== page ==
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'The richer you are, the easier it is to cut both your personal and your investment emissions.' Image Credit: Pixabay

Washington: The richest one percent of the global population are responsible for the same amount of carbon emissions as the world's poorest two-thirds, or five billion people, according to an analysis published Sunday by the nonprofit Oxfam International.

While fighting the climate crisis is a shared challenge, not everyone is equally responsible and government policies must be tailored accordingly, Max Lawson, who co-authored the report, told AFP.

"The richer you are, the easier it is to cut both your personal and your investment emissions," he said. "You don't need that third car, or that fourth holiday, or you don't need to be invested in the cement industry."

"Climate Equality: A Planet for the 99%", was based on research compiled by the Stockholm Environment Institute (SEI) and it examined the consumption emissions associated with different income groups up to the year 2019.

It was published as world leaders prepare to meet for climate talks at the COP28 summit in Dubai later this month. Fears are growing that limiting long-term warming to 1.5 degrees Celsius could soon be impossible to achieve.

Among the key findings of this study are that the richest one percent globally - 77 million people - were responsible for 16 percent of global emissions related to their consumption.

That is the same share as the bottom 66 percent of the global population by income, or 5.11 billion people.

The income threshold for being among the global top one percent was adjusted by country using purchasing power parity - for example in the United States the threshold would be $140,000, whereas the Kenyan equivalent would be about $40,000.

Within country analyses also painted very stark pictures.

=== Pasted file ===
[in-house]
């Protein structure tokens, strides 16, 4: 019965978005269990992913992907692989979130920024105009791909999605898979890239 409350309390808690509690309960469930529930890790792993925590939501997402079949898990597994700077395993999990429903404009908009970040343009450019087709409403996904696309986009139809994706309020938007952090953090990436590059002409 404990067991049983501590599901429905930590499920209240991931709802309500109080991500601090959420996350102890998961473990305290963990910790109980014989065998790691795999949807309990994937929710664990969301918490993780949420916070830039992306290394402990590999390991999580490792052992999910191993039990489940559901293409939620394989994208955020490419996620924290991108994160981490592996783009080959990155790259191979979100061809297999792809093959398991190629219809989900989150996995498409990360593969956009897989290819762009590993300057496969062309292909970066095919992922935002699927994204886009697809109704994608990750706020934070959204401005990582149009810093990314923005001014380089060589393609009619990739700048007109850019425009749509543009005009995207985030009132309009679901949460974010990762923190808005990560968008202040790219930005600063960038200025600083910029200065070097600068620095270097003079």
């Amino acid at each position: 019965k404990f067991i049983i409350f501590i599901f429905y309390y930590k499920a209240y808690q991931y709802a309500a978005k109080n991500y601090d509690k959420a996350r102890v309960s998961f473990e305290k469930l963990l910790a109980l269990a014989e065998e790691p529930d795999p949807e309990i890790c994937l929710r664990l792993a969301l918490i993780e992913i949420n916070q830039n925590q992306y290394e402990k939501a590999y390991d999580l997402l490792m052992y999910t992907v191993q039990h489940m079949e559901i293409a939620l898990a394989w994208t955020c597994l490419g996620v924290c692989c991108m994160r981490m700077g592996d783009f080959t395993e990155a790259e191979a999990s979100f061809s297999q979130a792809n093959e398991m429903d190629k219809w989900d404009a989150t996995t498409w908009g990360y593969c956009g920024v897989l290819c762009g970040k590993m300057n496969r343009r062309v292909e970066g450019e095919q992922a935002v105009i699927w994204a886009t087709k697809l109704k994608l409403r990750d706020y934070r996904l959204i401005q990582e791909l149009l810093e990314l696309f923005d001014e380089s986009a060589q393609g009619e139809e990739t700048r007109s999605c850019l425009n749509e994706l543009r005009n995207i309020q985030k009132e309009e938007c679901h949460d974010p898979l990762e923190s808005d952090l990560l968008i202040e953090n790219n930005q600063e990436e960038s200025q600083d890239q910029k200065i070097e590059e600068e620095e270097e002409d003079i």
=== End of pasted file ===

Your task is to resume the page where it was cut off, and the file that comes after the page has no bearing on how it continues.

For example, in France, the richest one percent emit as much carbon in one year as the poorest 50 percent in 10 years.

Excluding the carbon associated with his investments, Bernard Arnault, the billionaire founder of Louis Vuitton and richest man in France, has a footprint 1,270 times greater than that of the average Frenchman.

The key message, according to Lawson, was that policy actions must be progressive.

"We think that unless governments enact climate policy that is progressive, where you see the people who emit the most being asked to take the biggest sacrifices, then we're never going to get good politics around this," he said.

These measures could include, for example, a tax on flying more than ten times a year, or a tax on non-green investments that is much higher than the tax on green investments.

While the current report focused on carbon linked only to individual consumption, "the personal consumption of the super-rich is dwarfed by emissions resulting from their investments in companies," the report found.

Nor are the wealthy invested in polluting industries at a similar ratio to any given investor - billionaires are twice as likely to be invested in polluting industries than the average for the Standard & Poor 500, previous Oxfam research has shown.